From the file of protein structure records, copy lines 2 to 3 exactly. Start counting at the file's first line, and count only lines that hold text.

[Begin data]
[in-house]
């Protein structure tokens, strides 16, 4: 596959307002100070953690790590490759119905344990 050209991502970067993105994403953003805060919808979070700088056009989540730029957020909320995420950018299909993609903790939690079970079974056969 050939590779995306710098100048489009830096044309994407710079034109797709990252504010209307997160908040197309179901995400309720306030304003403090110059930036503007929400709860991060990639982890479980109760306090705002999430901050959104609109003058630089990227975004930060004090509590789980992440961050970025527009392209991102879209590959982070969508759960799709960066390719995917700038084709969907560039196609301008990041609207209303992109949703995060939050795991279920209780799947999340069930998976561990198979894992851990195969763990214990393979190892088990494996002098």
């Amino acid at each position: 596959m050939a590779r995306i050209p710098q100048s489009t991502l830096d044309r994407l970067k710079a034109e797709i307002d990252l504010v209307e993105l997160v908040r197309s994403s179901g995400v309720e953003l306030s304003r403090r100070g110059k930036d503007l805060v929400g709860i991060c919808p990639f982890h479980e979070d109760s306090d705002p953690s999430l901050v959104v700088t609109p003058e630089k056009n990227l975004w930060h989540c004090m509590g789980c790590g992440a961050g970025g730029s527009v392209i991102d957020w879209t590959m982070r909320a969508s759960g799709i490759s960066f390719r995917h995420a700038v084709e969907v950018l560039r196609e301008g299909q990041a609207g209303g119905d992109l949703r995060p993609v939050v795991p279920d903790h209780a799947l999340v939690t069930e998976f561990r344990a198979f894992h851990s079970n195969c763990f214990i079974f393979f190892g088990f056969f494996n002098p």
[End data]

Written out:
């Protein structure tokens, strides 16, 4: 596959307002100070953690790590490759119905344990 050209991502970067993105994403953003805060919808979070700088056009989540730029957020909320995420950018299909993609903790939690079970079974056969 050939590779995306710098100048489009830096044309994407710079034109797709990252504010209307997160908040197309179901995400309720306030304003403090110059930036503007929400709860991060990639982890479980109760306090705002999430901050959104609109003058630089990227975004930060004090509590789980992440961050970025527009392209991102879209590959982070969508759960799709960066390719995917700038084709969907560039196609301008990041609207209303992109949703995060939050795991279920209780799947999340069930998976561990198979894992851990195969763990214990393979190892088990494996002098």
């Amino acid at each position: 596959m050939a590779r995306i050209p710098q100048s489009t991502l830096d044309r994407l970067k710079a034109e797709i307002d990252l504010v209307e993105l997160v908040r197309s994403s179901g995400v309720e953003l306030s304003r403090r100070g110059k930036d503007l805060v929400g709860i991060c919808p990639f982890h479980e979070d109760s306090d705002p953690s999430l901050v959104v700088t609109p003058e630089k056009n990227l975004w930060h989540c004090m509590g789980c790590g992440a961050g970025g730029s527009v392209i991102d957020w879209t590959m982070r909320a969508s759960g799709i490759s960066f390719r995917h995420a700038v084709e969907v950018l560039r196609e301008g299909q990041a609207g209303g119905d992109l949703r995060p993609v939050v795991p279920d903790h209780a799947l999340v939690t069930e998976f561990r344990a198979f894992h851990s079970n195969c763990f214990i079974f393979f190892g088990f056969f494996n002098p």